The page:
You won’t find too many students aiming to go straight from a community college to medical school. But not too many community college students are like Niall-Conor Garcia.
The Cuyamaca College scholar already has a bachelor’s degree in music from the University of Southern California and recently secured a master’s degree in professional composition and orchestration through an online program offered by the University of Chichester in Sussex, England. He’s even tried his hand at musical theater and wrote the soundtrack for a few independent films.
These days, though, Garcia is wrapping up the last of several science courses needed to enroll in medical school and embark on a new career as an emergency room physician.
“He’s a Renaissance man,” said Cuyamaca College Chemistry Professor Laurie LeBlanc.
“It’s been a somewhat serpentine journey,” said Garcia, 30.
The journey began in Lemon Grove, where Garcia grew up, then led to Walnut Hill High School for the Arts, a private, arts-focused boarding school in Natick, Mass., which he attended to hone his music composition skills before enrolling at USC in the hopes of a career scoring films. But after earning a bachelor’s degree, Garcia began to sour on the industry. Employment was intermittent. Jobs were temporary.
“It’s very difficult to get steady work in this field,” he said. “I was working too hard to not be doing something better with myself.”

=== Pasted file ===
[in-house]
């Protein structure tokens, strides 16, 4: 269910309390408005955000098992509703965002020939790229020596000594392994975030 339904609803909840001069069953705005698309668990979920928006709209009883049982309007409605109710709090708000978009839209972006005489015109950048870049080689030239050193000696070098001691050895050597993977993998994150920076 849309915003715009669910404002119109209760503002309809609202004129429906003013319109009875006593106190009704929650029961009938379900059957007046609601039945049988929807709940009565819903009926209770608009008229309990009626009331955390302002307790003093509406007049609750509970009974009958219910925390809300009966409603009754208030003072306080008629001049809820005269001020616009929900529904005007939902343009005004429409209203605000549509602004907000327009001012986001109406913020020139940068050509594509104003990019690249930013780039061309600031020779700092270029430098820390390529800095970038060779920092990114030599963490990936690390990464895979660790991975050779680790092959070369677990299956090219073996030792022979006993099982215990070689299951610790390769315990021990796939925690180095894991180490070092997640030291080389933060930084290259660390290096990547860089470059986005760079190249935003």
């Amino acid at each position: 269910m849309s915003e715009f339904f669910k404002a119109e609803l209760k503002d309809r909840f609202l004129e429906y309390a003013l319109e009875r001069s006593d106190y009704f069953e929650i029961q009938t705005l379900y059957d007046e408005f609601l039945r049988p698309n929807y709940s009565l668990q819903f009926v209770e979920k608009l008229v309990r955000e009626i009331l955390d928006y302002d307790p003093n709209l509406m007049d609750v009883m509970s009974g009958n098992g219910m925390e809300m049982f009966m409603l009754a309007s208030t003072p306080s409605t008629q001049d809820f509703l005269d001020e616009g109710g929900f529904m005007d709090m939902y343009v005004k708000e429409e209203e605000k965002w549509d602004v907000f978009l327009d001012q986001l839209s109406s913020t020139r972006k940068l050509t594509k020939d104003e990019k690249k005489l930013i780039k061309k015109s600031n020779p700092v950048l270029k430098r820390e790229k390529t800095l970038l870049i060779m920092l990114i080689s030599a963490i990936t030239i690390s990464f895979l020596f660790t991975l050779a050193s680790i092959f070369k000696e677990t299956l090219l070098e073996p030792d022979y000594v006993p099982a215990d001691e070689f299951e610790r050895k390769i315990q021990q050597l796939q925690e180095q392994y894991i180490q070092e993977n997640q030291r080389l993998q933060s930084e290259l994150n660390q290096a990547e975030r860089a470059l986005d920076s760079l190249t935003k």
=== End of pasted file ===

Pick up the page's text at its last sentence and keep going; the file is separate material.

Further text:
So Garcia went with Plan B.
“Medical school was always something in the back of my mind,” Garcia said. “I had always thought, if not music, then medicine.”
Garcia returned to the East County and in 2014 began taking classes at Cuyamaca and Grossmont colleges to complete the prerequisite science courses needed to reach his new goal of becoming an emergency room physician. (He will earn an associate degree in science from Cuyamaca this fall.)
Although he continued to complete the master’s program from the University of Chichester’s music school, Garcia’s mind remained set on medicine. He did well on his Medical College Admission Test and is hoping to enroll in the fall of 2018 at the Uniformed Services University of the Health Sciences’ Medical School, which is run by the federal government and whose primary mission is to prepare graduates to as military doctors. In exchange for the government covering his medical school tuition, Garcia will commit to serving several years as an Army or Navy physician.
Garcia said Cuyamaca and Grossmont colleges have been vital in his journey.
“I can’t speak about biology programs at large universities, but I hear a lot about students struggling to have an audience with their professors,” said Garcia, who works part time as a Cuyamaca College chemistry lab technician. “Here, that is not an issue. They’re engaged with their students. You ask a professor a question, and they answer you. They want to help you. They want you to succeed. But beside all that, it is a very rigorous program. It is not easy, but the faculty here will do everything to make sure you reach your goal.”
Violeta Casillas, Garcia’s lab tech supervisor at Cuyamaca College, is among his biggest fans.
“He’s going to school here while finishing up his master’s degree, he’s working as a lab tech, and now he’s applying to medical school,” Casillas said. “He’s doing it all. What more can you say?”